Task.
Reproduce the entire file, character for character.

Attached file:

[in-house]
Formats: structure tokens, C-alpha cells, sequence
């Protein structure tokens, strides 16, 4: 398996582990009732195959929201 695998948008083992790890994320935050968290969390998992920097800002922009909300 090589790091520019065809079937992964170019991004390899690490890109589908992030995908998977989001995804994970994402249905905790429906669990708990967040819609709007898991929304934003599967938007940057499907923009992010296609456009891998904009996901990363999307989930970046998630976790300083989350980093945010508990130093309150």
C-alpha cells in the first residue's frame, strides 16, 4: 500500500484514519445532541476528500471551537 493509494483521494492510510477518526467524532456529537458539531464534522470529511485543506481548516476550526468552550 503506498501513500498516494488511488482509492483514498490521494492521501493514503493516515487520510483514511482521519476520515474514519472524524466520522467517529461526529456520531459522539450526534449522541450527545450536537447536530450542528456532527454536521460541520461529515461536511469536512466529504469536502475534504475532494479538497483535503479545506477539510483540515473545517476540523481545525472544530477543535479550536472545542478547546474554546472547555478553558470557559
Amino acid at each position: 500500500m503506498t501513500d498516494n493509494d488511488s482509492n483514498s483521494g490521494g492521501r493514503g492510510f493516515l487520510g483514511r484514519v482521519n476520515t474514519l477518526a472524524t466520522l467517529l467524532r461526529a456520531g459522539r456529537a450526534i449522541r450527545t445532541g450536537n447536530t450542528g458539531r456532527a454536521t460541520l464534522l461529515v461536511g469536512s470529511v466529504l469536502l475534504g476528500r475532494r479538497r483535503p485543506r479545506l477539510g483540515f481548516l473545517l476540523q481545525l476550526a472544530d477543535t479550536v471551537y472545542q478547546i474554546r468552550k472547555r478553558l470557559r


[in-house]
Formats: structure tokens, C-alpha cells, sequence
């Protein structure tokens, strides 16, 4: 398996582990009732195959929201 695998948008083992790890994320935050968290969390998992920097800002922009909300 090589790091520019065809079937992964170019991004390899690490890109589908992030995908998977989001995804994970994402249905905790429906669990708990967040819609709007898991929304934003599967938007940057499907923009992010296609456009891998904009996901990363999307989930970046998630976790300083989350980093945010508990130093309150």
C-alpha cells in the first residue's frame, strides 16, 4: 500500500484514519445532541476528500471551537 493509494483521494492510510477518526467524532456529537458539531464534522470529511485543506481548516476550526468552550 503506498501513500498516494488511488482509492483514498490521494492521501493514503493516515487520510483514511482521519476520515474514519472524524466520522467517529461526529456520531459522539450526534449522541450527545450536537447536530450542528456532527454536521460541520461529515461536511469536512466529504469536502475534504475532494479538497483535503479545506477539510483540515473545517476540523481545525472544530477543535479550536472545542478547546474554546472547555478553558470557559
Amino acid at each position: 500500500m503506498t501513500d498516494n493509494d488511488s482509492n483514498s483521494g490521494g492521501r493514503g492510510f493516515l487520510g483514511r484514519v482521519n476520515t474514519l477518526a472524524t466520522l467517529l467524532r461526529a456520531g459522539r456529537a450526534i449522541r450527545t445532541g450536537n447536530t450542528g458539531r456532527a454536521t460541520l464534522l461529515v461536511g469536512s470529511v466529504l469536502l475534504g476528500r475532494r479538497r483535503p485543506r479545506l477539510g483540515f481548516l473545517l476540523q481545525l476550526a472544530d477543535t479550536v471551537y472545542q478547546i474554546r468552550k472547555r478553558l470557559r